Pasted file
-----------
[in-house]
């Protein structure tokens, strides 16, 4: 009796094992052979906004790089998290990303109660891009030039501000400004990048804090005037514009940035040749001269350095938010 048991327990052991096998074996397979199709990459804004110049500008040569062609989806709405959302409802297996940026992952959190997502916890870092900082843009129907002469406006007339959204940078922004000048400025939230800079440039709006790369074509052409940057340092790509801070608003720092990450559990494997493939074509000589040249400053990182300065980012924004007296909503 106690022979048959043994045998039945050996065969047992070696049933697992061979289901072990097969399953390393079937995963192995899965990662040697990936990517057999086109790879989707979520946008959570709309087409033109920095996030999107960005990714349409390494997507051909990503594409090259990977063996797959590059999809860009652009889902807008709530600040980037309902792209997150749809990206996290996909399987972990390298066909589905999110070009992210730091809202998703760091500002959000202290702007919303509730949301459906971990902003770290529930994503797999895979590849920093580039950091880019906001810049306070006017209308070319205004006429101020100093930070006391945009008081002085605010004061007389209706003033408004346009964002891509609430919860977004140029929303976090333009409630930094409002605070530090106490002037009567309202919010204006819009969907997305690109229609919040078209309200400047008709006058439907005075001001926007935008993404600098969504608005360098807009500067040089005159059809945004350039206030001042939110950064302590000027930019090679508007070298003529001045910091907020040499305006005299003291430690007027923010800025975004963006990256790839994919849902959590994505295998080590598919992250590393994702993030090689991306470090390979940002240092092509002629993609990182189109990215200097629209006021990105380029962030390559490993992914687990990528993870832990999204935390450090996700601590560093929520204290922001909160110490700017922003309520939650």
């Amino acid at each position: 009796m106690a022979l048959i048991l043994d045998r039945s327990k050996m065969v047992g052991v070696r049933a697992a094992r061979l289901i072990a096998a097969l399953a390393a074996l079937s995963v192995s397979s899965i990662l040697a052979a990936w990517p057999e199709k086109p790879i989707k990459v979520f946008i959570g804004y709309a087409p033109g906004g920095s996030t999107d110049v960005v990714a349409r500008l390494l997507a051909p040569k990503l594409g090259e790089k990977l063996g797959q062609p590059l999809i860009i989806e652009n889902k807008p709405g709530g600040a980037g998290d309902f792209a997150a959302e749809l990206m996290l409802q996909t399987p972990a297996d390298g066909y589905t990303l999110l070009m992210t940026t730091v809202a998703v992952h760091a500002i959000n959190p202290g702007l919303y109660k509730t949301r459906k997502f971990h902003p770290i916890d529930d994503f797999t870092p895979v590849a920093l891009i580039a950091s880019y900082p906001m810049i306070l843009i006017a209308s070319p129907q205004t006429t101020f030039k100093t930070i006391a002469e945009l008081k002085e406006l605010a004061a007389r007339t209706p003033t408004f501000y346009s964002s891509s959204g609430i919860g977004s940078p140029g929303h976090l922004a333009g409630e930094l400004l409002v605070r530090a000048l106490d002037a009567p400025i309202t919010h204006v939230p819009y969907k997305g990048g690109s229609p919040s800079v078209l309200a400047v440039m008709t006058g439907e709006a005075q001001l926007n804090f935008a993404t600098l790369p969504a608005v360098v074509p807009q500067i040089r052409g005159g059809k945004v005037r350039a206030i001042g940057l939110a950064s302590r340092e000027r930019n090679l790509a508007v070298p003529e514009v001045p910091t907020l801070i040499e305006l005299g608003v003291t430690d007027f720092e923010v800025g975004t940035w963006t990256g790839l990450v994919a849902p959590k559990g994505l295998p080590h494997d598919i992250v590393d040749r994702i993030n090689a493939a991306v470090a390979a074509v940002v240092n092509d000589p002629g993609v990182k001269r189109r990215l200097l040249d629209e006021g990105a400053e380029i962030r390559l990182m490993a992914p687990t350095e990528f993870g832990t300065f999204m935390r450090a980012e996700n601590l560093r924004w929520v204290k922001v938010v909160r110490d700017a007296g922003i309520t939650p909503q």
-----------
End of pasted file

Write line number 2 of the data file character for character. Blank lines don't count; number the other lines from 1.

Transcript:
């Protein structure tokens, strides 16, 4: 009796094992052979906004790089998290990303109660891009030039501000400004990048804090005037514009940035040749001269350095938010 048991327990052991096998074996397979199709990459804004110049500008040569062609989806709405959302409802297996940026992952959190997502916890870092900082843009129907002469406006007339959204940078922004000048400025939230800079440039709006790369074509052409940057340092790509801070608003720092990450559990494997493939074509000589040249400053990182300065980012924004007296909503 106690022979048959043994045998039945050996065969047992070696049933697992061979289901072990097969399953390393079937995963192995899965990662040697990936990517057999086109790879989707979520946008959570709309087409033109920095996030999107960005990714349409390494997507051909990503594409090259990977063996797959590059999809860009652009889902807008709530600040980037309902792209997150749809990206996290996909399987972990390298066909589905999110070009992210730091809202998703760091500002959000202290702007919303509730949301459906971990902003770290529930994503797999895979590849920093580039950091880019906001810049306070006017209308070319205004006429101020100093930070006391945009008081002085605010004061007389209706003033408004346009964002891509609430919860977004140029929303976090333009409630930094409002605070530090106490002037009567309202919010204006819009969907997305690109229609919040078209309200400047008709006058439907005075001001926007935008993404600098969504608005360098807009500067040089005159059809945004350039206030001042939110950064302590000027930019090679508007070298003529001045910091907020040499305006005299003291430690007027923010800025975004963006990256790839994919849902959590994505295998080590598919992250590393994702993030090689991306470090390979940002240092092509002629993609990182189109990215200097629209006021990105380029962030390559490993992914687990990528993870832990999204935390450090996700601590560093929520204290922001909160110490700017922003309520939650």